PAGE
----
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I have \[\sqrt{-7h}/h\] but it says that is wrong and I can't figure out why

This is pre-calc

All right, then that should be the case.

so you are telling me my answer is right?

/correct

how did you get -7h out from under the root?

This is only useful for evaluating the limit.

I have no idea what you mean by that

why would I multiply the numerator and denominator by that?

My 7 sub 2 is \[\sqrt{21-7h}\]

Y sub 2*

yours simplifies to -7

f(-3+h) = \[\sqrt{-7(3+h)}\]

The original problem looks like the square root goes over the "t"

Yes, and that's how I computed it. What do you feel is wrong with my expression?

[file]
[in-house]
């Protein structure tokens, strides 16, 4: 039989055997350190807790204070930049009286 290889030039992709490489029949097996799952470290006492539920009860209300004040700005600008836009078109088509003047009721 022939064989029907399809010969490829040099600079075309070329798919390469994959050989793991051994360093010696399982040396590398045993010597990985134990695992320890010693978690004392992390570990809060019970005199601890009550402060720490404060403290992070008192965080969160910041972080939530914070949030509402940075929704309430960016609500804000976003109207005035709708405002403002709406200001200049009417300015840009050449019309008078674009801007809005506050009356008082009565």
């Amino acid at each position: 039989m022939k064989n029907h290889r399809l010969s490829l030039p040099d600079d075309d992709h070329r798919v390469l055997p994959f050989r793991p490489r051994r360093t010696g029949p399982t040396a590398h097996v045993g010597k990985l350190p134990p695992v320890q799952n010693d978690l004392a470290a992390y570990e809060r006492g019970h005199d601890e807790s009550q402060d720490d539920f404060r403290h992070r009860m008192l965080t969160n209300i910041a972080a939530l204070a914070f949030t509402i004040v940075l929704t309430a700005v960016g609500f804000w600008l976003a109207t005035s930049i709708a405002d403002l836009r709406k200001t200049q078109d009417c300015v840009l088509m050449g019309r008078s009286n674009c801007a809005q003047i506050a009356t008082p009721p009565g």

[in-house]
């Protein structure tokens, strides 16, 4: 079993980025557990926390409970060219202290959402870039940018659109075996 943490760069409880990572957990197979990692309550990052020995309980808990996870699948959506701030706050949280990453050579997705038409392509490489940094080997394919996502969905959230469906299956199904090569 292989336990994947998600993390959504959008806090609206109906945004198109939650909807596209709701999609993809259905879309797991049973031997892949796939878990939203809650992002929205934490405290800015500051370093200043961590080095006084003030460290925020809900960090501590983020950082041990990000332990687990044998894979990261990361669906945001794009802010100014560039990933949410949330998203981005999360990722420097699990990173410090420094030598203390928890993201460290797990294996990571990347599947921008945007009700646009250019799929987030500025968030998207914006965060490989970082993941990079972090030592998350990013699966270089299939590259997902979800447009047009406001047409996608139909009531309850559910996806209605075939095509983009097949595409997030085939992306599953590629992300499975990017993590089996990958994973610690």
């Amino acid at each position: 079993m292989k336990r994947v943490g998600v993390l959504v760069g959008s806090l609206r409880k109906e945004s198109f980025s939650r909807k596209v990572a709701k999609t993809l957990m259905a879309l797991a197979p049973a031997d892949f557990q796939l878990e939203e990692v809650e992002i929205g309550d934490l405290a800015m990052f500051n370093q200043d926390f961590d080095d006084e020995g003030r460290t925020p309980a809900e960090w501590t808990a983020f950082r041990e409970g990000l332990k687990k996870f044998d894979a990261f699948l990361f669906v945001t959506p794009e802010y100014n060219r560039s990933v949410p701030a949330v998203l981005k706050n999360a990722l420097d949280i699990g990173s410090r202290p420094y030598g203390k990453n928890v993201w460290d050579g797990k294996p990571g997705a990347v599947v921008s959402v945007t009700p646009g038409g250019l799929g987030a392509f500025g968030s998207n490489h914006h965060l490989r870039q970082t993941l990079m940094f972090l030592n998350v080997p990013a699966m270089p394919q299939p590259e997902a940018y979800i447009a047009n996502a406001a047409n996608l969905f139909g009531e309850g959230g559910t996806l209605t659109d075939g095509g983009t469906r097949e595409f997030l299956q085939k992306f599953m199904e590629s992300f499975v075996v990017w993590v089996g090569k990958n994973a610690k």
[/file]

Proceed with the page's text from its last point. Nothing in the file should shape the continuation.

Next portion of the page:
I don't understand how there is no square root sign over the 7h in your third comment

Where is there not a square root sign?

Over the "7h"

the 7h that is in the numerator of your third comment

http://imgur.com/1fwvB
This is what I have in my browser and what has been typed.

oh that is weird it doesn't look like that in my browser

so my first comment is correct then

Square root of (-7h) divided by h

No, it is not, as they are not equivalent statements.

yeah it is because square root of (x+y) is equal to square root of x plus square root of y right?

No, it does not.
\[
\sqrt{a+b}\ne\sqrt{a}+\sqrt{b}
\]Unless a or b is zero.

oh jesus I feel like an idiot. So then your third comment does not simplify any further in pre calc?

Nope. I don't think there is any need to, unless you're taking limits.

so last thing square root of x*y is equal to square root of x times the square root of y?

Never mind I just proved it.

Thanks again I'll have to look up a khan academy video on that